The Union Jack should be flown above government buildings in Northern Ireland every day of the year, according to the DUP.
Earlier this week, the British Government called on local authorities in England, Scotland and Wales to fly the flag as a sign of British national identity.
Since the signing of the Good Friday Agreement, the flag is generally only flown from Government buildings in the North on around 20 days each year.
The new guidance from Westminster has led to unionist calls for the North to follow Britain and fly the flag throughout the year.
On Newstalk Breakfast this morning, DUP Brexit spokesperson Sammy Wilson said it is just as divisive to say the flag should not be constantly flown in Belfast as it is to say it should.
“You go abroad and the Government buildings are always marked by the national flag," he said.
"The agreement when the Belfast Agreement was made was that the flag would only fly on designated days was because that was what happened in the rest of the UK.
“Now that the UK has decided that the flag is going to fly 365 days a year, in keeping with our membership of the UK and in keeping with the restrictions that were placed in the past being removed, then I think it is right that it should happen in Northern Ireland.”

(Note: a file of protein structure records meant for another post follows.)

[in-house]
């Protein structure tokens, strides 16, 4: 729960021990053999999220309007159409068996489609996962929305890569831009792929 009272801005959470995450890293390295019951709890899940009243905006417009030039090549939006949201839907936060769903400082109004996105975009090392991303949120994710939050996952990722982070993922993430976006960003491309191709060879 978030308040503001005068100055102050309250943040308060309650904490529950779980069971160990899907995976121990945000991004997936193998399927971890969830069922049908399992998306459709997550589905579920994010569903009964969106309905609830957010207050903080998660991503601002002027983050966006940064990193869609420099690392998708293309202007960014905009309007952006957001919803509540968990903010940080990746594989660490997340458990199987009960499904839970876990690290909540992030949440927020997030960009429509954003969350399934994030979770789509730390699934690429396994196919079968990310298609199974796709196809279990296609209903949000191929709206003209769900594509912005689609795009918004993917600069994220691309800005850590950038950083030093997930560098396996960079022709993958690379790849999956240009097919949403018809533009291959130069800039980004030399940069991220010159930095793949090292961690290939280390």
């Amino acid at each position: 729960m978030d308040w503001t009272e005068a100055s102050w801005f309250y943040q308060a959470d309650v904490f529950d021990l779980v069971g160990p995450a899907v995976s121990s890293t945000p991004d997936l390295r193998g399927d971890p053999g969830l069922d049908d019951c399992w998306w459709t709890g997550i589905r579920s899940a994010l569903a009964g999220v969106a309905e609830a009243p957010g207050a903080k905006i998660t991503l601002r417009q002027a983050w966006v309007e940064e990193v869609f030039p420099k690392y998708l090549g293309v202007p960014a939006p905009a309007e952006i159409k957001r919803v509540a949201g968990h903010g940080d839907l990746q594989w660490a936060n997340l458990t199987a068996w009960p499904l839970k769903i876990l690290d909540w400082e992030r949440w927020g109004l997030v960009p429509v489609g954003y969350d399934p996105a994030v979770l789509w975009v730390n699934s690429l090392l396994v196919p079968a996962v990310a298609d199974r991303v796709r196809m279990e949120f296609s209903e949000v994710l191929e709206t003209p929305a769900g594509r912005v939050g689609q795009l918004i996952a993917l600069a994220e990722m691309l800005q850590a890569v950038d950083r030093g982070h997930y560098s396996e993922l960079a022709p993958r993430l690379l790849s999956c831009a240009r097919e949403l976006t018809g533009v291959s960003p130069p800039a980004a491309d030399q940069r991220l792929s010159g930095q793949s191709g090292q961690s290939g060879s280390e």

The Good Friday Agreement recognises the birthright of everyone in the North to identify as Irish, British or both and is founded upon the “parity of esteem and of just and equal treatment for the identity, ethos and aspirations of both communities.”
Since the agreement was signed, the flag has been flown on designated days at Stormont and at courthouses throughout the North. In 2012, a vote by Belfast City Council to follow suit and stop flying the flag year-round was met with loyalist violence and protests.
Mr Wilson said there is nothing divisive in calling for the flag to be flown year-round.
“Do you not think that tensions are increased when British citizens in Northern Ireland are told that whilst Britishness can be indicated by flying the flag on Government buildings in other parts of the UK, it can’t be so in Northern Ireland?” he said.
“What you are saying to me is that simply because nationalist and republicans in Northern Ireland don’t want the flag of the country to be flown that unionists and British citizens should simply sit back silently and accept that.”
He suggested the question should be put the other way around.
“Why not say to Nationalists, well since Northern Ireland is part of the UK, why can you not be tolerant enough to accept the flag of the country flying from Government buildings?” he said.
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